Would you trust someone with expertise in IT to oversee the construction and excavation of your home or a neighbouring property? Malta’s Association of Professional Engineers is raising major concerns over a glaring loophole in the island’s out-of-control construction industry introduced just a year ago.
As part of reforms introduced following a series of building collapses in Malta, engineering graduates were made eligible to act as STOs at excavation and construction sites. That means that any engineering graduate, regardless of their realm of expertise, is eligible to occupy the crucial position of an STO.
The word ‘engineer’ covers a wide range of skills and expertise, with current legislation allowing mechanical, IT and even electrical engineers to oversee excavation and other vital construction practices.
“We’re exposing the public to unnecessary risks. They’re completely different realms of skills and knowledge,” MAPE’s Arthur Ciantar told Lovin Malta.
STOs are meant to be qualified persons responsible for overseeing crucial and sensitive works during construction. MAPE says that simply meeting the criteria to become an STO should not mean someone can claim to be an engineer.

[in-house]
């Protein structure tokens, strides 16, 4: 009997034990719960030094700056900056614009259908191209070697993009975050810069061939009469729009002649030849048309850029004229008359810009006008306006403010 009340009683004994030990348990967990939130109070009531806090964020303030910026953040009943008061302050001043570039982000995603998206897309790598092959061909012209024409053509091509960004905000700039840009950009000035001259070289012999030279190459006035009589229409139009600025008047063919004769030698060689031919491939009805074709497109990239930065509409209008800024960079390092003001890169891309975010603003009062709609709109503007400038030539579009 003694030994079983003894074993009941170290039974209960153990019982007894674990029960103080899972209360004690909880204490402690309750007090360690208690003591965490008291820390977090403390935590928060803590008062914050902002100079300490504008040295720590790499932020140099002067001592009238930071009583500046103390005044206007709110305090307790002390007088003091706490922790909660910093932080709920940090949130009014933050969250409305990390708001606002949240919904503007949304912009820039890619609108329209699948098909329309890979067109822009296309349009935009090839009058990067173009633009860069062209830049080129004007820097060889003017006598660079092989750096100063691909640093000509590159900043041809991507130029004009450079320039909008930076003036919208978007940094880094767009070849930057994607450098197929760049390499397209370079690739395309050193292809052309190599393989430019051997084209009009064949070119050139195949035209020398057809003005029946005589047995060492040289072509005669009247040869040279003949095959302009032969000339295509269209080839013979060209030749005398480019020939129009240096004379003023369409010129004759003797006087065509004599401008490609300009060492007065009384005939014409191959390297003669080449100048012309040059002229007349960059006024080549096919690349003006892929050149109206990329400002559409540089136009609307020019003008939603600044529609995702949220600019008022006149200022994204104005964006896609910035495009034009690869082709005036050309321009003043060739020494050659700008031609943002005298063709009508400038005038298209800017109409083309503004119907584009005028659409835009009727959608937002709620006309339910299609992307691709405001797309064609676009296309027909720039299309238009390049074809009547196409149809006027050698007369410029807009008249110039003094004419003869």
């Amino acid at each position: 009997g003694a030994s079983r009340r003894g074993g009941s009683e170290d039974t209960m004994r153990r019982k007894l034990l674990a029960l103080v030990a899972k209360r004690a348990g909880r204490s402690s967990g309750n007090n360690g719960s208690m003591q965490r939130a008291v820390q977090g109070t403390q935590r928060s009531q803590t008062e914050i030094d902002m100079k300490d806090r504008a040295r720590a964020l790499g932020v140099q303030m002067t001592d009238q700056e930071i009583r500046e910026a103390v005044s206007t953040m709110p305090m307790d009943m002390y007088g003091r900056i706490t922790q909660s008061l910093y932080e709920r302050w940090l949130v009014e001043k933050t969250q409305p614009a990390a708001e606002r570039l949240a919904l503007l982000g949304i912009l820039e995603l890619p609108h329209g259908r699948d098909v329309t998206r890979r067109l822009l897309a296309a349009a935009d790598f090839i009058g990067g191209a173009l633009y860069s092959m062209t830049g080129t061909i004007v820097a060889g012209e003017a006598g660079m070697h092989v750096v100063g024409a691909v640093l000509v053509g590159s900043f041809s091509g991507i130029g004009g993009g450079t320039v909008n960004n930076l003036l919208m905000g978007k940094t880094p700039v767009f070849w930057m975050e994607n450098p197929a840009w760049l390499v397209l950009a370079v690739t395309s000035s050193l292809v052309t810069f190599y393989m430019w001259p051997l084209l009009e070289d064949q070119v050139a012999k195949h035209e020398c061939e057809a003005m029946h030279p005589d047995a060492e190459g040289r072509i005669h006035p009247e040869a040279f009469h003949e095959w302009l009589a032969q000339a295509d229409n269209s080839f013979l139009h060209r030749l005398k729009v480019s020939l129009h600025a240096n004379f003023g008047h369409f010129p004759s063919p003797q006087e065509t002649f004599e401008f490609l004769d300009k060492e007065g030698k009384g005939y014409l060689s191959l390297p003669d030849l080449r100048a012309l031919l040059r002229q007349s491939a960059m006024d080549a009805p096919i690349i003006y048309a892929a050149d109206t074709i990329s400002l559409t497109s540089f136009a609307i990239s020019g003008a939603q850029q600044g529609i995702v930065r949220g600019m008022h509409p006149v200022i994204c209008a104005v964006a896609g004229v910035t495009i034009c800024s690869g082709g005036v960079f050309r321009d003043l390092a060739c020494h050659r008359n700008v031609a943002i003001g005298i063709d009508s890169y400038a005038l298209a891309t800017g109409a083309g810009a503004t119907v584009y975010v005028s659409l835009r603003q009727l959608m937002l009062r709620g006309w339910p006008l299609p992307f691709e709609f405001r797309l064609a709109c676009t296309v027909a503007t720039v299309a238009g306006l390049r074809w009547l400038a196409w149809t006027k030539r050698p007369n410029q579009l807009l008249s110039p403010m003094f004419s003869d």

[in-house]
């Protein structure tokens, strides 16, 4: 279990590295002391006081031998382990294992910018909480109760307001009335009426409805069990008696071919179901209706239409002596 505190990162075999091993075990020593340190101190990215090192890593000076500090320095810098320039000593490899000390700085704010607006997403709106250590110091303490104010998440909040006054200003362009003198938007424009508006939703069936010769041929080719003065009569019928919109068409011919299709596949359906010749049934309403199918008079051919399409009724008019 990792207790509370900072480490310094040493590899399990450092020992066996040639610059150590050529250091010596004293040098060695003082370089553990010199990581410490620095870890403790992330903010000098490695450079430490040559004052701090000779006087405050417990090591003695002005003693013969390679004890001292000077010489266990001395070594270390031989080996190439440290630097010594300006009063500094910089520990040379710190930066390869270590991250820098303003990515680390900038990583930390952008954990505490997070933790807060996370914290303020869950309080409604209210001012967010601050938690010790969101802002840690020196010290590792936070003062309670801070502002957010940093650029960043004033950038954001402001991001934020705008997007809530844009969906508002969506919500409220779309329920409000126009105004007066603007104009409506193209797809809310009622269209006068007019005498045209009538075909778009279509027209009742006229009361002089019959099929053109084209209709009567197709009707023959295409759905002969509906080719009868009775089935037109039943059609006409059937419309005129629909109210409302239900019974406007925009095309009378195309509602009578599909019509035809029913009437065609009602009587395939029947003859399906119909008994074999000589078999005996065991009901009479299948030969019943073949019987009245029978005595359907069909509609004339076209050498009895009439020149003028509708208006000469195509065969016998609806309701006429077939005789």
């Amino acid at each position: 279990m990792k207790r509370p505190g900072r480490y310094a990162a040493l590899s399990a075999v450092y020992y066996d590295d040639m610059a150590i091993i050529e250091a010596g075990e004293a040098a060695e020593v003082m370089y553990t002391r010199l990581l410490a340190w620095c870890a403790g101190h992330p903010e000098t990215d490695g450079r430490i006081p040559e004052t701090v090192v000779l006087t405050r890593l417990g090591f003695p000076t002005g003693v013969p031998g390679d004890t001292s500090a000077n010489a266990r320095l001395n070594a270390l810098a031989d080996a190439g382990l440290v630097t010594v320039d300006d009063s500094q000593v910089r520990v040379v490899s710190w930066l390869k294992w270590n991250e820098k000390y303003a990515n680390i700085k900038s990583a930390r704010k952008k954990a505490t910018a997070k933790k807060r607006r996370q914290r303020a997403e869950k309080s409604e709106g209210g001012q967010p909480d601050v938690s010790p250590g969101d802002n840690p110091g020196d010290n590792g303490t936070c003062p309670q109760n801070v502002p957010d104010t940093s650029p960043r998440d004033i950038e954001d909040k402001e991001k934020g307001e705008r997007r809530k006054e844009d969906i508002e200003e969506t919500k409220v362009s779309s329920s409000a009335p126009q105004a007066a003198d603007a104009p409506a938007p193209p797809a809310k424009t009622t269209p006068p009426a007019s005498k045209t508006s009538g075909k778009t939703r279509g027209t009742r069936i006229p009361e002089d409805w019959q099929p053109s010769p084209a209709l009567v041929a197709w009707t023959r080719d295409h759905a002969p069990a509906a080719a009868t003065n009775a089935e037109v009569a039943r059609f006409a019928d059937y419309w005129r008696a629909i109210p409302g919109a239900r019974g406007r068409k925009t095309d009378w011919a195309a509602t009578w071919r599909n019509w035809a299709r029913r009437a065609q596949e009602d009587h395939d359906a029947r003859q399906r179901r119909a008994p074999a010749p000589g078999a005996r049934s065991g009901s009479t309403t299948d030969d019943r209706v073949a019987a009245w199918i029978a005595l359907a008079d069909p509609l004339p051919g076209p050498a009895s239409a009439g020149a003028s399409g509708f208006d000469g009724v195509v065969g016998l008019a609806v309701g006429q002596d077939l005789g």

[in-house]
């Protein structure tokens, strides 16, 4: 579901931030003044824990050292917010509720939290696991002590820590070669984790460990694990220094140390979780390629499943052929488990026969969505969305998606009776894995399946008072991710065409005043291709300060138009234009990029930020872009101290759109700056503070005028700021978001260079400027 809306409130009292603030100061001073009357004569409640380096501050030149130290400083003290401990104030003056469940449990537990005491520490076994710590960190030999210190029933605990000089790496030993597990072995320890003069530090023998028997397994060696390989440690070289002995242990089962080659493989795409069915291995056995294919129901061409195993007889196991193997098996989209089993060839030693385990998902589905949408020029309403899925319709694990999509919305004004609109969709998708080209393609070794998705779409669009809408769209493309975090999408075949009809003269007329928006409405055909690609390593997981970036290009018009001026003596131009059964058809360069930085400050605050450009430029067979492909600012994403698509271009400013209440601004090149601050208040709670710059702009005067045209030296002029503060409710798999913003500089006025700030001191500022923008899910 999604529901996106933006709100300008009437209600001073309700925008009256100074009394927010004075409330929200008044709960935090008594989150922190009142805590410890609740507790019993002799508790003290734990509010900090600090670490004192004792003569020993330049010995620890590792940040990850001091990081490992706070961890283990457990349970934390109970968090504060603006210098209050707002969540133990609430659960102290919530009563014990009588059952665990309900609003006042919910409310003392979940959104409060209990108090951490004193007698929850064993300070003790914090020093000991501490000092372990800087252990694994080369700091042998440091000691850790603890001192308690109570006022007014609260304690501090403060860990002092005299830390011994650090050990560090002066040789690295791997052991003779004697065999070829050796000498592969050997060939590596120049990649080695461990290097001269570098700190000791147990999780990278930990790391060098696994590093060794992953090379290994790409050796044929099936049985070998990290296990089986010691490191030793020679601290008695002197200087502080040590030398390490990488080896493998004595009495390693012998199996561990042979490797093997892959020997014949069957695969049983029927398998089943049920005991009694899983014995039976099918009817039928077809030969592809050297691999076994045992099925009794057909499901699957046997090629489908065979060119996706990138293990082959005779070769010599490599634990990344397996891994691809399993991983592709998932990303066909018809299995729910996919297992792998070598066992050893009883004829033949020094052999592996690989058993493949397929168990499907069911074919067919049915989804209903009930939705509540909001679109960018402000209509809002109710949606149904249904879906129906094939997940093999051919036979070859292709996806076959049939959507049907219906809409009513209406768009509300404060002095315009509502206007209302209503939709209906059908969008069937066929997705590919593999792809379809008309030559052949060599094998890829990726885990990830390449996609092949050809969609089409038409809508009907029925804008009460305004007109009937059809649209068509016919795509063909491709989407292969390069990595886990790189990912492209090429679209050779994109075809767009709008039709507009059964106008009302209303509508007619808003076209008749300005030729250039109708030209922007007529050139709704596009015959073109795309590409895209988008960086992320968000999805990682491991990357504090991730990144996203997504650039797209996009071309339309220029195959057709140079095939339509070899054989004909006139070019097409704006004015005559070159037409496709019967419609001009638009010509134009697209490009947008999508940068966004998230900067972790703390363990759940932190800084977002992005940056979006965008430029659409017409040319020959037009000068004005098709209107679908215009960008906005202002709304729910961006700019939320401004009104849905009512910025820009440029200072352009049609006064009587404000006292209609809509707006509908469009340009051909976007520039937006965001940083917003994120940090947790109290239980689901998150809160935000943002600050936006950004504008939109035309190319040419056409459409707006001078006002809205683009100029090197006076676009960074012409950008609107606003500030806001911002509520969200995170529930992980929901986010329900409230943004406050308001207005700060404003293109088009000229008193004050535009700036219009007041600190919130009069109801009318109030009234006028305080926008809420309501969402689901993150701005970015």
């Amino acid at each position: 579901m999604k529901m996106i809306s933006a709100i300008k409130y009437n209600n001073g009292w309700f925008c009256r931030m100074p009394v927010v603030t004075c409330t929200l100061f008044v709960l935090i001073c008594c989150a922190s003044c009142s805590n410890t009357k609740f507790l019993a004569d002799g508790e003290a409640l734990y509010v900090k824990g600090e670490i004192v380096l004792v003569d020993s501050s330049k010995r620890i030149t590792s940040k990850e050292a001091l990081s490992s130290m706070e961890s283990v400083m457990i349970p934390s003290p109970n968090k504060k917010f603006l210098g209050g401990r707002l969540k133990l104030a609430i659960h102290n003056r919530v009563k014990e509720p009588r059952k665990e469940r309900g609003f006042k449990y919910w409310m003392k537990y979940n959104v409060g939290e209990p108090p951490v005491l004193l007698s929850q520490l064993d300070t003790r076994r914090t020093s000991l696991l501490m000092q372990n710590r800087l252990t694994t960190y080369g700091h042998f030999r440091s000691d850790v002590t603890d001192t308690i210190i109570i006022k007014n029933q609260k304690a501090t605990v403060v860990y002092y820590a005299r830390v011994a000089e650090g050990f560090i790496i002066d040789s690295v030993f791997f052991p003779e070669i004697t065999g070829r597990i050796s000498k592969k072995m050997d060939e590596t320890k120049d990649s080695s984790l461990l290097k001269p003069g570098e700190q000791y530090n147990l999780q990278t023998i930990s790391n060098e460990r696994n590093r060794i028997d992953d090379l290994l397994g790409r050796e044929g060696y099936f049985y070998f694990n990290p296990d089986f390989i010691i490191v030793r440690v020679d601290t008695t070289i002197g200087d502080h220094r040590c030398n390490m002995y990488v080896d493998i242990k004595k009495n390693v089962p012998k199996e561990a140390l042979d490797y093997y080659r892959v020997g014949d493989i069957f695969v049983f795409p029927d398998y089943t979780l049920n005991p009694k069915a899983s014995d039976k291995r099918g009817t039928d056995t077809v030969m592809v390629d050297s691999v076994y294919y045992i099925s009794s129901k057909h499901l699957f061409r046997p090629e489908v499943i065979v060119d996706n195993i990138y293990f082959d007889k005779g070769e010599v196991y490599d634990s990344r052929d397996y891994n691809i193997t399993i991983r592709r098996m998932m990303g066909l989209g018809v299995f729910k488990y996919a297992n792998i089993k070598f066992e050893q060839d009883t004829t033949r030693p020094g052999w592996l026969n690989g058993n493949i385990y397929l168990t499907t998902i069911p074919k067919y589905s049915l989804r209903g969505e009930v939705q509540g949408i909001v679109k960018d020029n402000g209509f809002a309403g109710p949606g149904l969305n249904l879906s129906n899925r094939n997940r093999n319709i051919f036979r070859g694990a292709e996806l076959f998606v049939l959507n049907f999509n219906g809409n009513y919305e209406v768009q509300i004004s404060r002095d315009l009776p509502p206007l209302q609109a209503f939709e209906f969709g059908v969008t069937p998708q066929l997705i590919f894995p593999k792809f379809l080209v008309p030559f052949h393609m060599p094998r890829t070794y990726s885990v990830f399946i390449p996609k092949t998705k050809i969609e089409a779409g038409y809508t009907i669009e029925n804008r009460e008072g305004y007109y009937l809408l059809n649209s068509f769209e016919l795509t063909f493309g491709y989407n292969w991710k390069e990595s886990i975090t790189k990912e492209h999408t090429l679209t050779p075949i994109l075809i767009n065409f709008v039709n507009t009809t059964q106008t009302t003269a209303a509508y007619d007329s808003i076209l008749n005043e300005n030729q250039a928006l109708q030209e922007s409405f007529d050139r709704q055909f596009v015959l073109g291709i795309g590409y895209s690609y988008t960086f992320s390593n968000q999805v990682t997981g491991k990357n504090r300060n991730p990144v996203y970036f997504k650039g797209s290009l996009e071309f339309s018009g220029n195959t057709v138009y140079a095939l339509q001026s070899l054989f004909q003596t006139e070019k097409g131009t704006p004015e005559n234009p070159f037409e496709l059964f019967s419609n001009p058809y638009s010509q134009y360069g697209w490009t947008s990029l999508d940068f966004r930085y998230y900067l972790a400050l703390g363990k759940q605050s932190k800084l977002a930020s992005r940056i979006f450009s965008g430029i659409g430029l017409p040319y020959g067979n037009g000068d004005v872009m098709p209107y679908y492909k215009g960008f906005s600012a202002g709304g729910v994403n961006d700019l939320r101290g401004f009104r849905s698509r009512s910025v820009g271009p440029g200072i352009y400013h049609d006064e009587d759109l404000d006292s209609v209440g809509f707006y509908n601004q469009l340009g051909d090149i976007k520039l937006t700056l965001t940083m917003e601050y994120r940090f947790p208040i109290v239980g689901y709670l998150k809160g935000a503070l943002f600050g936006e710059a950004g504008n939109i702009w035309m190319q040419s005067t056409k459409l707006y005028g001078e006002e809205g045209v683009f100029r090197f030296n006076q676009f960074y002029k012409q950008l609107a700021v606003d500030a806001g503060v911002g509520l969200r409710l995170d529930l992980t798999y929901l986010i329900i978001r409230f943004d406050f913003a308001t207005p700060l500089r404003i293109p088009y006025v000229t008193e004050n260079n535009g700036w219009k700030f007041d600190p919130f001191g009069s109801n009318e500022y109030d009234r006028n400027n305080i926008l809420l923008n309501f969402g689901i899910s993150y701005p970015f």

They insist that saying most engineers can work as STOs goes directly against the code of ethics outlined in the Engineering Profession Act, which prohibits them from working “outside their area of competence”.
Meanwhile, the role of architects and civil engineers, they told Lovin Malta, are entirely separate from that of engineers. Working as STOs simply exposes engineers (who may, in fact, have little knowledge about construction) to substantial risk.
In fact, they have told all their members that they should not work as STOs and would not offer any defence if they’re found culpable.
“The issue will not just be felt now, but years in the future when the results of these rules will actually be felt and all our buildings will need to be changed,” Ciantar said.
MAPE feels it has been ignored by the big players in the industry, who it says are simply interested in passing off responsibility. Despite changes introduced a year ago, Ciantar continued, there is still rampant abuse in the sector. Miriam Pace’s fatal accident was a perfect example of this.
Ciantar is critical of recent proposals made by the Chamber of Architects, warning that passing off responsibility to contractors is a crisis waiting to happen.
“They could not be trusted all this time, now they’re suddenly going to change,” he said.
MAPE will meet with the Chamber later this week to discuss the issue and find a compromise.